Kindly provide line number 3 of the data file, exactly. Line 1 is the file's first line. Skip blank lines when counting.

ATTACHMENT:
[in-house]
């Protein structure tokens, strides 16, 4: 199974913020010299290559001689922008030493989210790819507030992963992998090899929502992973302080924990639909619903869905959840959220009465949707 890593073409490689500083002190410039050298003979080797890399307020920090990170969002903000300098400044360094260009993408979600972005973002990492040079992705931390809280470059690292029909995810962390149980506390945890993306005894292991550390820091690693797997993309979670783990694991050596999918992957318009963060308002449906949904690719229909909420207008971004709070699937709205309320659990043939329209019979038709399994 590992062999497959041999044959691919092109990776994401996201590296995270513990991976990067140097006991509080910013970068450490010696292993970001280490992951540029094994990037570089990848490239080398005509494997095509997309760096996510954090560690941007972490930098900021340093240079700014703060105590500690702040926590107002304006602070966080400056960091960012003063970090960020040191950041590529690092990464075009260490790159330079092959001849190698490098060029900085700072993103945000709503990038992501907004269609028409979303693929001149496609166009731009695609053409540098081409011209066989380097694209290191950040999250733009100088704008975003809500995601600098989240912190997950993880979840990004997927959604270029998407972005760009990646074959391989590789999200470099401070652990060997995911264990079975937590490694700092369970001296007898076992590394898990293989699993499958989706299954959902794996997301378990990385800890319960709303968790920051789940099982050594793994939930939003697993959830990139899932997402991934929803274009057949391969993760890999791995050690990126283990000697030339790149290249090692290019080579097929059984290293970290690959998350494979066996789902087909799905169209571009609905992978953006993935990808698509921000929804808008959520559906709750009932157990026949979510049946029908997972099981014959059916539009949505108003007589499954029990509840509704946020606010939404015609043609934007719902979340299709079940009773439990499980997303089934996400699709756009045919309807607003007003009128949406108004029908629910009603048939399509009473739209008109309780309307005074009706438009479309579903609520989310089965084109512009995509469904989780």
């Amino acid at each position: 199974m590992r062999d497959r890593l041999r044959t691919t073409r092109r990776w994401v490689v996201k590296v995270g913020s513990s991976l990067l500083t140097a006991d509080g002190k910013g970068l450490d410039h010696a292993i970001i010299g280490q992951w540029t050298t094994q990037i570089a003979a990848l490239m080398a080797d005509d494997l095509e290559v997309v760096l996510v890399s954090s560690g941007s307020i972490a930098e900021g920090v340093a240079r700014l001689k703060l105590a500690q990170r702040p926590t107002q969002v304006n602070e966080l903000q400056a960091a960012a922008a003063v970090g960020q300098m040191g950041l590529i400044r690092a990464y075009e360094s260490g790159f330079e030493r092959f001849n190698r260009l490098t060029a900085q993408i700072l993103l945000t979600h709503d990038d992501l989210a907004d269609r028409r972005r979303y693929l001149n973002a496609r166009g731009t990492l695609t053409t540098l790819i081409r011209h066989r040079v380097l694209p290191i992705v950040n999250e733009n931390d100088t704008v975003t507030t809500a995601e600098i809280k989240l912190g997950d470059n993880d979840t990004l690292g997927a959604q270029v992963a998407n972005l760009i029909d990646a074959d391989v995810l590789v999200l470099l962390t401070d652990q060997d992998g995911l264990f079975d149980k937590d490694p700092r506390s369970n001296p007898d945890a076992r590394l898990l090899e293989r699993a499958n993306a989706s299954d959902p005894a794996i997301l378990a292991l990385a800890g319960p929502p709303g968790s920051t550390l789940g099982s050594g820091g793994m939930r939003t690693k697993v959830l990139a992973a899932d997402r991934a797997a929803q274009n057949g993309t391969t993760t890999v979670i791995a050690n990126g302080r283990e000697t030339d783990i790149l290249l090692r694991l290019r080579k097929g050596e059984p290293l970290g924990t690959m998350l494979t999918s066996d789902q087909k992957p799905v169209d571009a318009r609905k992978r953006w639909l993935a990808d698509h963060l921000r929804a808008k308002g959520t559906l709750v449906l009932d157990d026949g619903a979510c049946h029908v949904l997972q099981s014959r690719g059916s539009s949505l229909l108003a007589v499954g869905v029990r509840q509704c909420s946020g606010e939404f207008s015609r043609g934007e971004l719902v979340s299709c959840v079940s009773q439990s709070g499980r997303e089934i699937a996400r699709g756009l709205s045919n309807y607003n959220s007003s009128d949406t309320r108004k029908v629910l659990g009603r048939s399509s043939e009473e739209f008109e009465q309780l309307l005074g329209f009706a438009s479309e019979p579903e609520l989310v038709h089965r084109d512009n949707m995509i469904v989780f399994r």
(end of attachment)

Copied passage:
């Amino acid at each position: 199974m590992r062999d497959r890593l041999r044959t691919t073409r092109r990776w994401v490689v996201k590296v995270g913020s513990s991976l990067l500083t140097a006991d509080g002190k910013g970068l450490d410039h010696a292993i970001i010299g280490q992951w540029t050298t094994q990037i570089a003979a990848l490239m080398a080797d005509d494997l095509e290559v997309v760096l996510v890399s954090s560690g941007s307020i972490a930098e900021g920090v340093a240079r700014l001689k703060l105590a500690q990170r702040p926590t107002q969002v304006n602070e966080l903000q400056a960091a960012a922008a003063v970090g960020q300098m040191g950041l590529i400044r690092a990464y075009e360094s260490g790159f330079e030493r092959f001849n190698r260009l490098t060029a900085q993408i700072l993103l945000t979600h709503d990038d992501l989210a907004d269609r028409r972005r979303y693929l001149n973002a496609r166009g731009t990492l695609t053409t540098l790819i081409r011209h066989r040079v380097l694209p290191i992705v950040n999250e733009n931390d100088t704008v975003t507030t809500a995601e600098i809280k989240l912190g997950d470059n993880d979840t990004l690292g997927a959604q270029v992963a998407n972005l760009i029909d990646a074959d391989v995810l590789v999200l470099l962390t401070d652990q060997d992998g995911l264990f079975d149980k937590d490694p700092r506390s369970n001296p007898d945890a076992r590394l898990l090899e293989r699993a499958n993306a989706s299954d959902p005894a794996i997301l378990a292991l990385a800890g319960p929502p709303g968790s920051t550390l789940g099982s050594g820091g793994m939930r939003t690693k697993v959830l990139a992973a899932d997402r991934a797997a929803q274009n057949g993309t391969t993760t890999v979670i791995a050690n990126g302080r283990e000697t030339d783990i790149l290249l090692r694991l290019r080579k097929g050596e059984p290293l970290g924990t690959m998350l494979t999918s066996d789902q087909k992957p799905v169209d571009a318009r609905k992978r953006w639909l993935a990808d698509h963060l921000r929804a808008k308002g959520t559906l709750v449906l009932d157990d026949g619903a979510c049946h029908v949904l997972q099981s014959r690719g059916s539009s949505l229909l108003a007589v499954g869905v029990r509840q509704c909420s946020g606010e939404f207008s015609r043609g934007e971004l719902v979340s299709c959840v079940s009773q439990s709070g499980r997303e089934i699937a996400r699709g756009l709205s045919n309807y607003n959220s007003s009128d949406t309320r108004k029908v629910l659990g009603r048939s399509s043939e009473e739209f008109e009465q309780l309307l005074g329209f009706a438009s479309e019979p579903e609520l989310v038709h089965r084109d512009n949707m995509i469904v989780f399994r």